[ John Latchford and Thomas Meates, King's Messengers in the foreign service. ] Material relating to them and their families, mainly transcriptions by C. E. Meates, but with some originals. With other material including a memorandum by Lewis Hertslet

John Latchford (1778-1833) and Thomas Meates (1768-1836), King's Messengers; Lewis Hertslet (1787-1870) of the Foreign Office [ The King's Messenger Service; C. E. Meates of the Pioneer Corps ]
Publication details: 
[ The King's Messenger Service, London. ] Original documents from the 1820s and 1830s from Paris, Brussels and the Hague;, and C. E. Meates's writing from the 1930s to 1960s.
SKU: 20435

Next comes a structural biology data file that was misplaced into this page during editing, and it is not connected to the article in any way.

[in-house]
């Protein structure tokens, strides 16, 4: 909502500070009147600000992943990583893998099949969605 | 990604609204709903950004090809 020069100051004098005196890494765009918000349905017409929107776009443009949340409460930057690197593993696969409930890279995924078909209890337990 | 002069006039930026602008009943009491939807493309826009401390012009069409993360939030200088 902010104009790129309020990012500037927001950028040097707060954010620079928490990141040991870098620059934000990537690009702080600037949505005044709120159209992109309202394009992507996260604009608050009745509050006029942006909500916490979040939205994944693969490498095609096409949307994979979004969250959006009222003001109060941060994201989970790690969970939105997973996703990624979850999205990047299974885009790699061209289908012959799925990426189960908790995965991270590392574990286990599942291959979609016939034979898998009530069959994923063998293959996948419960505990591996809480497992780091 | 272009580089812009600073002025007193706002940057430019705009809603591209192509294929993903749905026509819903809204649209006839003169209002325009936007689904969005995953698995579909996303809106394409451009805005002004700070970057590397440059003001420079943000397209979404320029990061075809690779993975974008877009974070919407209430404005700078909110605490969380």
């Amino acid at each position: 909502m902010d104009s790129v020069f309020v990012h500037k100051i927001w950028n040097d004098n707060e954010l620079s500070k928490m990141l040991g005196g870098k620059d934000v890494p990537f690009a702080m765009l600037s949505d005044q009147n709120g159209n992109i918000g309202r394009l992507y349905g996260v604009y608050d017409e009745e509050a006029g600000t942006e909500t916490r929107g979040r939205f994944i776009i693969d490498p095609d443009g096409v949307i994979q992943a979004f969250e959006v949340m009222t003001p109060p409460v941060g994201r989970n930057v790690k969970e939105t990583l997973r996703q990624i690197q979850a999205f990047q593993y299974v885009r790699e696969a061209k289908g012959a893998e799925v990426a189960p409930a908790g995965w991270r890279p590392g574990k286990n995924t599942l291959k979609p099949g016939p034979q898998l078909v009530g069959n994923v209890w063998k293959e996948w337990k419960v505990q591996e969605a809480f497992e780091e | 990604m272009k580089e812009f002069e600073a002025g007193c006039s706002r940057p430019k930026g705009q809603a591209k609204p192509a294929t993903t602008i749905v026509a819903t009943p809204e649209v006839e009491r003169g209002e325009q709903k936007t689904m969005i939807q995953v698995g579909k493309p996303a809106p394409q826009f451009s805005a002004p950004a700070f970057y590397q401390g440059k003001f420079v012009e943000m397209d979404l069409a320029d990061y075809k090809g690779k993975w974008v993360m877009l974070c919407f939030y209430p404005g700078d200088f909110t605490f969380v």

For an overview of the post of King's Messenger, see 'The Cambridge History of British Foreign Policy', ed. Ward and Gooch, vol.3 (1923), which states that during the two men's time in the post (i.e. in 1822) 'the number of the corps was raised to thirty-eight. Eighteen of these were placed under the immediate orders of the Foreign Office for foreign service only. They were required to be British subjects, not over thirty-five years of age, good linguists and good horsemen; and the choosing of them rested in turn with each of the three Secretaries of State'. Both Latchford and Meates feature in V. Wheeler-Holohan's 'History of the King's Messengers' (1935). The circumstances of Latchford's death at St Petersburg are described by Wheeler-Holohan on pp.205-206, but with no mention of his widow's suspicions as revealed in the transcripts present here in C. E. Meates's account. Regarding Latchford's death Wheeler-Holohan adds: 'The Treasury tried to avoid paying the widow a pension because it could not actually be proved that her husband owed his death to his service on duty, but the Duke of Wellington took up her case, and in due course a grateful country awarded the poor woman a pension of one hundred pounds a year.' The present collection consists of two autograph drafts of C. E. Meates's unpublished 'Life and Letters' of his great-grandfather John Latchford (1778-1833), one of the two also including material relating to his other great-grandfather Thomas Meates (1768-1836), Messenger in Ordinary to King George III from 1807 to his death, and father of the surgeon and photographer William Clapham Meates (1814-1893), who married John Latchford's daughter Harriet. A third volume contains an account of C. E. Meates own service (mainly in the Pioneer Corps) in the Second World War. Also present is a contemporary copy of an important memorandum by Lewis Hertslet, as 'Agent for Messengers' Affairs', accompanied by two lists of 'Messengers Allowances', as well as original letters from Latchford to two of his daughters, a letter from his widow to John Backhouse of the Foreign Office, and modern newspaper cuttings. The two volumes of Meates's 'Life and Letters' are almost entirely composed of transcriptions from official correspondence and documents, accounts, and family correspondence. The extensive and indiscriminate nature of the C. E. Meates's transcribing adds to the value of his work, by including material which other editors would probably have trimmed away. The present description is divided into nine sections. Note that (with the exception of a couple of minor documents inserted in Item One, and the Victorian family photographs at the end of Item Two) the original nineteenth-century material consists of Items Four to Eight. The material quoted in the description of Items One to Three comprises transcriptions by C. E. Meates, while Item Nine consists of modern newspaper cuttings. The collection is in good condition, lightly aged and worn, with the exception of the two documents in Item Four below, which are aged and with fraying to the extremities. ITEM ONE: Autograph Manuscript by C. E. Meates, titled 'Life and Letters of a Kings Foreign Messenger. Written by C. E. Meates. His Great-Grandson.' A white label on the cover gives the title: 'Life and Letters of two King [sic] Foreign Messengers. 1778 to 1833. [i.e. John Latchford] and 1768 to 1836 [i.e. Thomas Meates]'. (This label is altered from that of Item Two below, to incorporate material relating to Thomas Meates.) 183pp., small 4to. Loosely inserted are a further 51pp. of notes and transcripts in Meates's autograph, including a signed note (1p., 12mo) by Meates, dated 'August 1935', regarding to 'Draffen, a fellow-Messenger'. Also loosely inserted are a transcript, in a Victorian hand, of various family funerary inscriptions, and a letter, in an envelope from the 'Misses Littlewood', accepting 'the Misses Meates's kind invitation'. Meates begins the volume itself by stating that he cannot find any 'papers of any kind' relating to Latchford's early life, all of Latchford's immediate family being dead. He explains that 'Several anecdotes and information were given to me by relatives, but most of this is taken from papers still in their possession.' Among the descendants still possessing Latchford's 'papers & letters' is 'his great grandson', Meates himself. Early on the author gives a brief history of the service, in part taken from 'a paper written in 1820 by Thomas Meates another Messenger, great friend of Latchford [and] Paternal Great Grandfather of the writer', and from a memorandum by Lewis Hertslet, a full contemporary copy of which is Item Five below. Among the transcripts of official documents are the certificate by which Latchford was 'sworn and admitted […] into the place and Quality of Messenger in ordinary to His Majesty' by Lord Sidmouth on 24 November 1815. The author also gives extracts from the 'guidance while on active service' of Lord Aberdeen, 1829. This is followed by a letter from Lawson Bradley, St Petersburg, 1829, 'threatening proceedings', accompanied by accounts. There is also a letter from 'Robt Fennessy', 'Another Messenger, a great friend of his', from St Petersburg, 24 August [no year], and an undated letter from 'Robt Hasiland' of the Foreign Office. There are followed by extracts from Latchford's 'Private Expenditure', and 'Minutes' (i.e. itemised accounts) of his journeys to Brussels, 'the Hague Station', 'Despatched to Paris Station'. A long section of the volume concerns Latchford's death and its aftermath. In October 1833 Latchford was 'ordered to proceed to St Petersburg and this was his last journey as he died there of cholera. Among his effects is a small Porters Horn used for scaring away the wolves.' There is a transcription of Latchford's 'Dear Last Letter' to his wife from St Petersburg, 1 November 1833, as well as the 'Doctors Report', written 26 days later. Also present are letters from the doctor and the children's schoolmistress to Latchford's wife, written after his death, as well as an account of his 'fatal malady' by 'Mr Kirton', 2/14 March 1834, written in answer to her query whether her husband 'said anything on his death bed'. There is also correspondence relating to Latchford's 'one & only enemy', Lawson Bradley of St Petersburg, and 'that villain' Clayworth. Mrs Latchford thinks her husband 'may have met his death by foul means, and this man [Bradley] comes to London & calls on her. She writes to Thos. Meates & he replies from Brussels Feb. 21st', assuring Mrs Latchford that Bradley 'would never have done him any bodily harm'. The volume also contains Latchford's draft will and an inventory of the furniture of his house at Alexander Square, Brompton, and a transcription of the inscription on Latchford's grave in St Petersburg, made by John Kirton. There are a few family anecdotes, including one concerning the death of Latchford's daughter Ann (1810-1820), regarding which Meates writes: 'It was told me some of the children had what they call “Black Scarlet Fever” a very bad form of Scarlet Fever. Probably Jane & John as they died about this time. I cannot find any record of this and it is said that everything was burnt in the garden at Richmond. The tradesmen were too scared to come to the house so Mrs Latchford had to call out orders from the window. I have also been told that a number of letters were buried with her, so that must account for any gaps in the story.' Another anecdote is 'told in the family by Thos Meates (I am told it was he himself) – who came back from a Journey & handed the Minister his Despatches, who after reading them said - | “You must go off again at once!” “Oh my Lord” answered he “I have not had my breakfast.” “Oh that doesnt matter at all,” replied the Minister testily. “Pull your cravat tight & look fat in the face & no one will know anything about it!”' At p.105 of the volume, after describing the details of Latchford's pension, his wife's death, and some ancestors, Meate brings his narrative to a close. The following 'Addenda' begin with a page of further details of descendants, followed by a seven-page 'doctors Report' on Latchford's death, by 'Thomas Walker. M.D.', 'enclosed in Mr Fennessy's letter, copied by Elizabeth Latchford'. (At the beginning of the volume Meates has noted that he has placed the report at the end of the volume 'as my lady readers may not care to peruse it, as it is not too pleasant to read'.) On p.122 begins 'Some Account of Thomas Meates. Kings Messenger in Ordinary', beginning with details of his French ancestors, including a family tree, a transcription of his 'oath', and his accounts, starting at the Home Office, 18 January 1816, and ending following his return from Paris in 1836. As with Latchford, details of Meate's estate are given ('Total of Property. £9967. 9. 8.'), with correspondence written following his demise. The last four pages of the volume contain personal recollections of his 'own life' by C. E. Meates, mainly describing his service during the Second World War. At the outbreak of the Second World War he is a verger at Christ Church, Westminster. In 1941 he is called up as 'Air Raid Warden in Cambridge Gdns, equipped with Stirrup Pump & “Tin Hat”. He is then 'called up to Join the R.A.C. (Tanks) in Dorset near Wool – Bovington near Lulworth Cove', but is transferred to the 4th Company Royal Tank Corps at Crowborough, Sussex, 'where I had some months of being a Medical Orderly, then when the Battalion was ordered abroad, 8th Armoured Division, I was found to be unfit for Foreign Service, & was transferred to the Pioneer Corps' Meates writes at the end of the volume: 'The tale is continued in small black book'. ITEM TWO: Autograph Manuscript, signed at the end by 'C E Meates', titled 'Life and Letters of a Kings Foreign Messenger. | Compiled from papers & letters by C. E. Meates.' 125pp., large 4to. A revised version of the biography of Latchford in the first part of Item One, but omitting the account of Thomas Meates (from p.122 of that volume), the whole arranged in a slightly more orderly manner, and more neatly written. With some of Meates's linking passages tidied up, and omitting a little material (letters to 'Mr. Alvey' and 'Friend Nixon') while inserting some other matter. One extremely useful addition is a three-page 'List of Messengers Appointments etc.', with names, dates of appointment, years of service, deaths and pensions. (This list is present among the loosely inserted material in Item One above.) In a variation of the ending of the Latchford account on p.105 of Item One, the volume concludes: 'So with this I think I must bring the story to an end of an Ancestor who lived & died in the execution of his Duty. | R.I.P. | C E Meates'. At the end of the volume are three pages carrying 'A few Photographs of the people mentioned.' There are eleven original photographs of family members, a few cut of them trimmed, and all with captions. THREE: 33pp., 16mo. In ruled account book with black waxed boards. Autograph manuscript [by C. E. Meates], continuing the account of C. E. Meates's life begun at the end of Item One above. Describing his time in the Pioneer Corps, from Minehead to Paris, and then through Germany and Belgium. On his return to London he resumes work for his old parson 'Mr Kirk' ('Prebendary of St Pauls now'), before becoming a warder at the Wallace Collection in Manchester Square. The account ends with his marriage to 'Miss Elizabeth Dennis' and move to Chelsea and then Finsbury. An addendum describes a visit to the Wallace Collection by Prince Charles and Princess Ann in April 1960. FOUR: Two unattributed complimentary manuscript documents, headed 'A' and 'B'. Densely written, and filled with information. Probably compiled by Lewis Hertslet of the Foreign Office at the same time as Item Five below, as both leaves have the same 'WDW' fleur-de-lys watermarks as it carries. Document 'A' (1p., folio) is titled 'Comparative Statement of Messengers Allowances | Foreign Service', with the other half in a table divided into three columns dated 1786, 1797 and 1822. Document 'B' (also 1p., folio) is titled 'Comparative Statement of Messengers Allow | Home Service'. The whole document divided into the same three columns as Document 'A'. FIVE: [Lewis Hertslet of the Foreign Office.] Manuscript copy titled 'Memorandum on the Salares [sic] & Emoluments of the King's Messengers', by 'Lewes [sic] Hertslet | Agent for Messrs affairs'. Dated 'Foreign office | Decr. 12. 1822'. Headed: 'Read at a Meeting of three under Secretarys of State at the Foreign office 12 Decr. 1822', and including a half-page 'P.S to memorandum added at the Colonial Office 18 March 1823'. 6pp., 4to, on two bifoliums (both on 'WDW' fleur-de-lys watermarked paper). The Oxford DNB entry on Lewis Hertslet (1787-1870) states that his father was a King's Messenger from 1797, while he himself was Librarian and Keeper of the Papers at the Foreign Office from 1810 to 1857. Wheeler-Holohan states that Lewis Hertslet acted as 'the Messenger's [sic] private agent' until 1824, but despite numerous references in his book, there is no reference in it to the present significant document, which provides a history of the post of King's Messenger with an account of its emoluments and the expenses incurred. The postscript describes 'a discovery' regarding 'some irregularity' that 'had crept into the custom of Charging coach hire in the Metropolis by the Messengers' that was made 'in the Course of an investigation which has taken place since this Memorandum was written'. SIX: Six Autograph Letters Signed to his daughter Miria [sic] (b.1817). From: Paris (1825 and 1830), Brussells (1828 and two from 1832) and the Hague (1831). Two letters with red wax seals. 15pp. As one might expect considering the age of the recipient, entirely consisting of family news and affectionate encouragement. The first letter (Paris, 13 June 1825) contains a humorous sketch of a man with the phrase 'will you Kiss me'. SEVEN: Four Autograph Letters Signed to his daughter Harriet (b.1819). From: Brussells (1828 and 1832), Paris (1830) and the Hague (1831). The middle two letters bearing seals in red wax. 10pp. Personal letters to an infant, written in the same style as those to her sister. EIGHT: Autograph Letter Signed from Ann Latchford of Alexander Square (Brompton), 6 April 1835, to '- Backhouse, Esq.', i.e. John Backhouse of the Foreign Office. 3pp., 12mo. She thanks him for the interest he has taken, 'and the writing used in obtaining for me a Pension of £100 Pr Annum as the Widow of Messenger John Latchford'. NINE: Small collection of twentieth-century cuttings from newspapers and magazines, a few relating to the King's Messengers.